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The origins of patriarchy



[Here's an article I wrote earlier this year. (Actually, you might notice that I posted it a while ago and then deleted it, because I was worried it might offend people. But I've thought better of that fear. There is no ridicule or criticism of women or men in what follows, only a rational and empirical exploration of the question that consumes so much left-wing intellectual energy, "Why patriarchy?" There is so much academic irrationality around questions of gender that I sometimes feel driven to intervene, to suggest how simple the answers really are.)]


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One of the many reasons that any Left that emerges from academia—as does much of today’s “Left,” with its disproportionate emphasis on issues of gender, race, and sexuality—is doomed to ineffectiveness is that academia tends to be a rather anti-intellectual place. Truth and justice are of less concern to it than careers, politics, and adherence to institutional norms. The result is that intellectuals can sometimes be blind to the most obvious facts of the world, preferring to “complicate” even the essential, albeit simple, insights that are much more far-reaching than the “problematizations” that are preferred. Turbid and pretentious thinking blocks the way to both truth and a rational politics.


Some aspects of contemporary feminism are a case in point. No reasonable person could deny that women, like men, have a right to economic and social well-being (with all the “radical” implications of that fact), but reasonable people can certainly object to some of the confusions and dishonest fixations of left-liberal feminism. These revolve around the concept of “patriarchy,” that nefarious thing that has existed for thousands of years across the world. So what is patriarchy?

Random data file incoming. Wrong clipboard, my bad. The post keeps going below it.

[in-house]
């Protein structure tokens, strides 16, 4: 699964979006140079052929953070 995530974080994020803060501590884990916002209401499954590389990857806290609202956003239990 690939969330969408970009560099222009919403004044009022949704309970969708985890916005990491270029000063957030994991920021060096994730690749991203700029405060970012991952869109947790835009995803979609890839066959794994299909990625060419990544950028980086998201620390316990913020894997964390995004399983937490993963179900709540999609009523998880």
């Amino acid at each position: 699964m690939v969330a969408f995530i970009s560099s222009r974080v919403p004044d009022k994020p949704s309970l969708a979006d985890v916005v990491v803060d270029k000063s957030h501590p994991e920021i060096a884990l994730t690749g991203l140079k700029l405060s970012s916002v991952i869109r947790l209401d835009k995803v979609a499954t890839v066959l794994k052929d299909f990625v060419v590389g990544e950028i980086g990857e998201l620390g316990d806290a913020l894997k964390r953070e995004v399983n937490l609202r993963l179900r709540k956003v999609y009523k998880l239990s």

In the most general sense, it just means male domination. It has many dimensions, from intimate relationships to the possession of power in political and economic institutions. Wherever it exists, there is said to be misogyny and oppression of women; thus, it is always rooted in “men behaving badly.” If men would simply respect women, and if patriarchal indoctrination were eradicated, male domination would wither away and the sexes would finally be treated as equal.


According to these notions, which have become feminist dogmas, male domination is as unjust and oppressive as, say, capitalist domination and exploitation of workers, or imperialist domination and exploitation of foreign countries. Men are the main problem, and they have to be educated, lectured, browbeaten, and ridiculed (as they often are in liberal and left spaces) into a deep awareness of their undeserved privilege, so that in the end they’ll be persuaded to give up their privilege for the greater good. This massive project of dismantling patriarchy will doubtless alienate much of the public, both men and women, pushing them away from the left and into the arms of the far-right, but that, supposedly, is the price of progress.